Washington – Connecticut’s House delegation split with the state’s U.S. senators Wednesday by voting for a bill that would lower interest rates on a popular student loan – at least temporarily.
The House approved the student loan bill on a lopsided 392-31 vote.
Every member of Connecticut’s House delegation supported the bill, which would lower interest rates on Stafford loans, which had shot up July 1 to 6.8 percent for undergraduates. Interest rates would be higher, however, for graduates and parents who borrow on behalf of their children.
The deal lowers the rate for undergraduates to 3.86 percent. But it also ties the interest rate of Stafford loans to the value of U.S. Treasury bonds, which means rates are likely to rise as the economy recovers.
Rep. Joe Courtney, D-2nd District, led the effort to sell the plan to House Democrats.
Like many lawmakers who supported the bill, Courtney said, “It isn’t perfect.”
But he said it was the best a divided Congress could do to help students enrolling for the fall term in the next few weeks.
“There will be real borrower certainty and protection,” Courtney said.
The student loan bill is a compromise approved by the Senate earlier this month between Democrats who wanted to freeze the rate at 3.4 percent and Republicans who liked a GOP House bill that tied the loans to market interest rates.
Richard Blumenthal and Chris Murphy, the state’s two Democratic senators, voted against the Senate deal because, they said, they were concerned rates would eventually rise so much that students would find it difficult to afford Stafford loans.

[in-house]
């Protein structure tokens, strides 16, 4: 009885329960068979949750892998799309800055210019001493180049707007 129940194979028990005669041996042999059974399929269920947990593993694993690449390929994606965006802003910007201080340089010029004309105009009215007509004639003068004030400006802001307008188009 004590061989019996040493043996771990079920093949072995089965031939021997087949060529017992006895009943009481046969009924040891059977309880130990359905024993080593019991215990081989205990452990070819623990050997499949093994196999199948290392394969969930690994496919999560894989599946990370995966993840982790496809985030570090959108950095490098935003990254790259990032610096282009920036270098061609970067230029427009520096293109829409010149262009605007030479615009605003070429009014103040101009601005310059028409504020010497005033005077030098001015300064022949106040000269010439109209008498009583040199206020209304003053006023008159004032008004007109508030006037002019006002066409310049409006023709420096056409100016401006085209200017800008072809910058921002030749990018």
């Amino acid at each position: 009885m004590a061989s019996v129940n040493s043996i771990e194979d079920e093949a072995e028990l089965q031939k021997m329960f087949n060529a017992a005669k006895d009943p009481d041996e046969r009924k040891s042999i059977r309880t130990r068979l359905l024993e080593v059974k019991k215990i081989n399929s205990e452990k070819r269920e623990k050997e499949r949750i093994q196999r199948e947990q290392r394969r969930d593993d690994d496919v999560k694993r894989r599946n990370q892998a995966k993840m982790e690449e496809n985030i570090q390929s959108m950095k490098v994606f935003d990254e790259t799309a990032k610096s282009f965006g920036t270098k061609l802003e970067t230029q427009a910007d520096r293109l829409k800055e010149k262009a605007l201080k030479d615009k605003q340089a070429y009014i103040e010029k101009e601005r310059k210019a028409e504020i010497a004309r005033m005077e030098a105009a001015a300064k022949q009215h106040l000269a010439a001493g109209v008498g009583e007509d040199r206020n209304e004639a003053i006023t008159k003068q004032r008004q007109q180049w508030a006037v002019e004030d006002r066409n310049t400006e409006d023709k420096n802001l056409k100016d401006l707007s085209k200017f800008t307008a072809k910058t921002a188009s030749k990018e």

But Courtney said the Senate deal was a great improvement over a “reckless” bill that House Republicans had approved in May “that would subject students to unpredictable rates that would reset annually throughout the life of the loan and cost Connecticut students and their families more.”
While loan rates on the Stafford program will fluctuate under the compromise, they will be frozen for the life of a loan. The deal also lowered a cap on the interest rate, to 8.25 for undergraduates and higher for graduate students.
Courtney and other Connecticut Democrats who supported the bill, including Rep. Elizabeth Esty, D-5th District, said the bill’s approval is not the end of the issue and that they hope Congress modifies the program again before interest rates go up too much.
“Make no mistake, even with this bill’s passage, there’s much more to be done to make college affordable,” Esty said.
Rep. John Larson, D-1st District, commended Courtney for “his leadership on this issue.”
“While the fight to reduce student debt is far from over, this bipartisan legislation provides much needed relief for our students and their families,” Larson said.
Although Courtney and other Democratic supporters of the bill insisted it is a major improvement over the Republican bill approved in May, House Speaker John Boehner said it is “almost identical.”
“Going forward, the whims of Washington politicians won’t dictate student loan interest rates, meaning more certainty and more opportunities for students to take advantage of lower rates,” Boehner, an Ohio Republican, said.
The bill now goes to President Obama, who supports the legislation and is expected to sign it.